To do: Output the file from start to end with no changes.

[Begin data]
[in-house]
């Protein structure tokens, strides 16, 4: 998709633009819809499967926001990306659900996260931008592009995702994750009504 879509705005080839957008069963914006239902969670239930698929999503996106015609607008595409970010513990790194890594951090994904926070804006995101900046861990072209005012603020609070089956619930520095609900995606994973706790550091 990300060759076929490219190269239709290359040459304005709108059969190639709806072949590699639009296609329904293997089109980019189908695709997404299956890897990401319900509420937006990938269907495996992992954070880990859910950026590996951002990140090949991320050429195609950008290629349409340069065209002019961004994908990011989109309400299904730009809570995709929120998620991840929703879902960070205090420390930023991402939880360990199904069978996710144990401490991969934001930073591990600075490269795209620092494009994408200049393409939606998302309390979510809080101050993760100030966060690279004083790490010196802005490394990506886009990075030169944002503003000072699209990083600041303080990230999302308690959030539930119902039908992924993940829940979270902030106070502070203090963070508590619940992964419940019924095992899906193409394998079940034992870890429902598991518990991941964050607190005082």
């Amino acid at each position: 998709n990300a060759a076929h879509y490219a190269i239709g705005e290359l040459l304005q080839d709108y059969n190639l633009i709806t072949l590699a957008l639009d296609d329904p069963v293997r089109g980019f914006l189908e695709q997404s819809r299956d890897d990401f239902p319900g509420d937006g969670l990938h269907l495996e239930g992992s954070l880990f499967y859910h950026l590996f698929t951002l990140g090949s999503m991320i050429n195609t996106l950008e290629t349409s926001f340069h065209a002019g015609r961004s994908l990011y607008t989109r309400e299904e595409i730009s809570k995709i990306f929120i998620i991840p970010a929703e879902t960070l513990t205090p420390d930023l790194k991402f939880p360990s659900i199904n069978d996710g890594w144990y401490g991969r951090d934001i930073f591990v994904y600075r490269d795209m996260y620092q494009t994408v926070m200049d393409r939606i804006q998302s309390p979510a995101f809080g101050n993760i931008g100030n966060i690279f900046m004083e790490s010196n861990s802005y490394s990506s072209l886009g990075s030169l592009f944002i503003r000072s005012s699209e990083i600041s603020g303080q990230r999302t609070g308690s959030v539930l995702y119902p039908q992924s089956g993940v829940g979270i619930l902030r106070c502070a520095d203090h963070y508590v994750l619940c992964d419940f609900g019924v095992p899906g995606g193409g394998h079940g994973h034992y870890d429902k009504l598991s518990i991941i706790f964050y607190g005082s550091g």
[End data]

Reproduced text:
[in-house]
């Protein structure tokens, strides 16, 4: 998709633009819809499967926001990306659900996260931008592009995702994750009504 879509705005080839957008069963914006239902969670239930698929999503996106015609607008595409970010513990790194890594951090994904926070804006995101900046861990072209005012603020609070089956619930520095609900995606994973706790550091 990300060759076929490219190269239709290359040459304005709108059969190639709806072949590699639009296609329904293997089109980019189908695709997404299956890897990401319900509420937006990938269907495996992992954070880990859910950026590996951002990140090949991320050429195609950008290629349409340069065209002019961004994908990011989109309400299904730009809570995709929120998620991840929703879902960070205090420390930023991402939880360990199904069978996710144990401490991969934001930073591990600075490269795209620092494009994408200049393409939606998302309390979510809080101050993760100030966060690279004083790490010196802005490394990506886009990075030169944002503003000072699209990083600041303080990230999302308690959030539930119902039908992924993940829940979270902030106070502070203090963070508590619940992964419940019924095992899906193409394998079940034992870890429902598991518990991941964050607190005082």
């Amino acid at each position: 998709n990300a060759a076929h879509y490219a190269i239709g705005e290359l040459l304005q080839d709108y059969n190639l633009i709806t072949l590699a957008l639009d296609d329904p069963v293997r089109g980019f914006l189908e695709q997404s819809r299956d890897d990401f239902p319900g509420d937006g969670l990938h269907l495996e239930g992992s954070l880990f499967y859910h950026l590996f698929t951002l990140g090949s999503m991320i050429n195609t996106l950008e290629t349409s926001f340069h065209a002019g015609r961004s994908l990011y607008t989109r309400e299904e595409i730009s809570k995709i990306f929120i998620i991840p970010a929703e879902t960070l513990t205090p420390d930023l790194k991402f939880p360990s659900i199904n069978d996710g890594w144990y401490g991969r951090d934001i930073f591990v994904y600075r490269d795209m996260y620092q494009t994408v926070m200049d393409r939606i804006q998302s309390p979510a995101f809080g101050n993760i931008g100030n966060i690279f900046m004083e790490s010196n861990s802005y490394s990506s072209l886009g990075s030169l592009f944002i503003r000072s005012s699209e990083i600041s603020g303080q990230r999302t609070g308690s959030v539930l995702y119902p039908q992924s089956g993940v829940g979270i619930l902030r106070c502070a520095d203090h963070y508590v994750l619940c992964d419940f609900g019924v095992p899906g995606g193409g394998h079940g994973h034992y870890d429902k009504l598991s518990i991941i706790f964050y607190g005082s550091g």